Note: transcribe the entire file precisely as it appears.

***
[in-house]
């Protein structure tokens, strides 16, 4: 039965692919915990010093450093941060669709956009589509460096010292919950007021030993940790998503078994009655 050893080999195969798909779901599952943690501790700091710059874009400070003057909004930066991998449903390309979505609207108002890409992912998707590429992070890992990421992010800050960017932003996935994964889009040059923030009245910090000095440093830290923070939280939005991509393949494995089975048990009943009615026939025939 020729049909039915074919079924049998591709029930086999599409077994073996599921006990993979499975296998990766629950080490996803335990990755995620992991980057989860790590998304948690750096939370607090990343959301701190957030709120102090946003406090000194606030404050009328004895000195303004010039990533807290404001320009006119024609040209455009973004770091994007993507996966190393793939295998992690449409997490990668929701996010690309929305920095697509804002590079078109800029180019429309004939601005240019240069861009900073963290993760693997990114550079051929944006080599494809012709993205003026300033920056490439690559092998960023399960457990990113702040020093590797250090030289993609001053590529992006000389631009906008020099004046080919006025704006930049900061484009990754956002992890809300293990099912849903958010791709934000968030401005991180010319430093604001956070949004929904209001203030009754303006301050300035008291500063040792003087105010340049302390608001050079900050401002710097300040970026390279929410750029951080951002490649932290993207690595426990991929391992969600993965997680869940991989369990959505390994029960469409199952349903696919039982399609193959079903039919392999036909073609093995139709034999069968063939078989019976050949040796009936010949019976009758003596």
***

[in-house]
């Protein structure tokens, strides 16, 4: 039965692919915990010093450093941060669709956009589509460096010292919950007021030993940790998503078994009655 050893080999195969798909779901599952943690501790700091710059874009400070003057909004930066991998449903390309979505609207108002890409992912998707590429992070890992990421992010800050960017932003996935994964889009040059923030009245910090000095440093830290923070939280939005991509393949494995089975048990009943009615026939025939 020729049909039915074919079924049998591709029930086999599409077994073996599921006990993979499975296998990766629950080490996803335990990755995620992991980057989860790590998304948690750096939370607090990343959301701190957030709120102090946003406090000194606030404050009328004895000195303004010039990533807290404001320009006119024609040209455009973004770091994007993507996966190393793939295998992690449409997490990668929701996010690309929305920095697509804002590079078109800029180019429309004939601005240019240069861009900073963290993760693997990114550079051929944006080599494809012709993205003026300033920056490439690559092998960023399960457990990113702040020093590797250090030289993609001053590529992006000389631009906008020099004046080919006025704006930049900061484009990754956002992890809300293990099912849903958010791709934000968030401005991180010319430093604001956070949004929904209001203030009754303006301050300035008291500063040792003087105010340049302390608001050079900050401002710097300040970026390279929410750029951080951002490649932290993207690595426990991929391992969600993965997680869940991989369990959505390994029960469409199952349903696919039982399609193959079903039919392999036909073609093995139709034999069968063939078989019976050949040796009936010949019976009758003596």